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Rae stands up for Ontario - and gets shot down by Harper's Tories

Interim Liberal Leader Bob Rae speaks during Question Period in the House of Commons on April 2, 2012.

CHRIS WATTIE/Chris Wattie/Reuters

When Bob Rae tried to defend Ontario against Conservative accusations that his province is responsible for its own fiscal woes, the response was another attack on his record as NDP premier.

Mr. Rae, the Interim Liberal Leader, rose during Question Period Monday to ask Finance Minister Jim Flaherty why he said last week that Ontario's spending habits pose a problem for the entire country.

"I wonder if the Minister of Finance could explain to us why, when he was in Toronto on Friday, he took the opportunity to single out the province of Ontario, accusing it of mismanaging its finances precisely at a time when it is the responsibility of the Minister of Finance to be speaking for all of Canada?"

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The immediate retort from the Conservative benches was a loud round of applause for Mr. Flaherty's statements.

And it was Peter Van Loan, the Government House Leader who once called Ontario Premier Dalton McGuinty "the small man of confederation," who provided an answer on behalf of the government.

"I can understand why the leader of the third party is avoiding that subject. This is not his kind of budget. This is a budget that does not increase taxes," Mr. Van Loan said.

"When he was premier of the province of Ontario he increased taxes 22 different ways," he said. "This is a budget that sets us on the track to a balanced budget, to eliminate the deficit in three years. When he was premier of the province of Ontario, he set record level deficits."

The Conservatives are currently running a series of televised attack ads targeting Mr. Rae for his record as Ontario premier during the early 1990s – a period of economic downturn and high deficits.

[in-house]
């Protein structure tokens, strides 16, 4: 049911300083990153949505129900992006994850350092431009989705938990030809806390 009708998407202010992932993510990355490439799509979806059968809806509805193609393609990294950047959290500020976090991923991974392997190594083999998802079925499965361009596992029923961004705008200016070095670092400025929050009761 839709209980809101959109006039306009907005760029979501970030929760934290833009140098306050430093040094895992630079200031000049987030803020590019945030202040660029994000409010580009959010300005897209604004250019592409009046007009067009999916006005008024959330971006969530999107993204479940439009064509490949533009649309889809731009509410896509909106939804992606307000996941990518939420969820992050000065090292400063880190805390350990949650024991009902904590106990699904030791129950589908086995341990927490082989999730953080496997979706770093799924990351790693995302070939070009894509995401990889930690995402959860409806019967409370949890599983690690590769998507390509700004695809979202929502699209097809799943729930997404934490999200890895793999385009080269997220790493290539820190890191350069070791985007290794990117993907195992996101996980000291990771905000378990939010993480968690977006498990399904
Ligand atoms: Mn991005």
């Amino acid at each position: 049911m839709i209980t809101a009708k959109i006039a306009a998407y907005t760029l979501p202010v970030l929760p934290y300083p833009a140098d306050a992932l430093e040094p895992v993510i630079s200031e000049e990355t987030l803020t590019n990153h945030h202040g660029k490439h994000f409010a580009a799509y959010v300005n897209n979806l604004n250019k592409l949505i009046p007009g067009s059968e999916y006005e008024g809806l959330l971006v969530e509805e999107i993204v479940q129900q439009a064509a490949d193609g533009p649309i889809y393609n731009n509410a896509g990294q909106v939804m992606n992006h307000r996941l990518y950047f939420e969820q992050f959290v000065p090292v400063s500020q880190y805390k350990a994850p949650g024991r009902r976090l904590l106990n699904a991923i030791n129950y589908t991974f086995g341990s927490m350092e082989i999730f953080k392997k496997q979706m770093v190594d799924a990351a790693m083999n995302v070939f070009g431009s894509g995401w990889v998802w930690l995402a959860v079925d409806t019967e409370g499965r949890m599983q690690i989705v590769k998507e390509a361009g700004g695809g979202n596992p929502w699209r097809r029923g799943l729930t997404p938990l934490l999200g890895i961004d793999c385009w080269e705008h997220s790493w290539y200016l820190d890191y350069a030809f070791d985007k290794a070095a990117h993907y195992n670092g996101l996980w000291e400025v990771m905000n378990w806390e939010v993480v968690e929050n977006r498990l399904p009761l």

And they have had a long-running antipathy for Mr. McGuinty's Liberal government. Mr. Flaherty and two other federal Conservative cabinet ministers, John Baird and Tony Clement, were provincial ministers in the former Progressive Conservative government.

Ontario has yet to recover from the global economic recession that led to thousands of job losses in its manufacturing heartland and Mr. Flaherty's latest attack comes at a time when there is heightened concern the province's fiscal woes could lead to a downgrade of its credit rating.

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"This is the same divisive spirit that we keep seeing," Mr. Rae persisted. "Why attack one province, not the others – not B.C., not Quebec, not New Brunswick, but only Ontario? Why attack the government of Ontario in such a way?"

But Mr. Van Loan simply volleyed the question back at the Interim Liberal Leader.

"I understand why the leader of the third party has a problem with our style of economic management because our record is in sharp contracts to his," he said. "We have new free trade agreement. When he was premier of Ontario he was fiercely opposed to the North American free trade agreement."

Meanwhile, the New Democrats have still not let the Liberals respond to last week's budget in the House of Commons and are going against tradition to use all of the response time themselves.

When asked about the strategy after Question Period, Opposition Leader Thomas Mulcair said the NDP plans to use every opportunity the parliamentary rule book presented to demonstrate what is wrong with the budget.

"We have a Prime Minister who stood up in the House and promised he wouldn't touch pensions. He's adding two more years to get your OAS. He's taking $12,000 out of the pockets of every single senior who's going to be reaching retirement age. He swore that he wouldn't touch health transfers to the provinces. We're going to be short $31-billion from what was planned," Mr. Mulcair said.

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"These are things that have to be pointed out," he added. "Their economic management has been abysmal and we're going to take all the time that we need and use all of the parliamentary tools at our disposal to make sure that we do our jobs as Canadians have elected us to do."

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About the Author
Parliamentary reporter

Gloria Galloway has been a journalist for almost 30 years. She worked at the Windsor Star, the Hamilton Spectator, the National Post, the Canadian Press and a number of small newspapers before being hired by The Globe and Mail as deputy national editor in 2001. Gloria returned to reporting two years later and joined the Ottawa bureau in 2004. More

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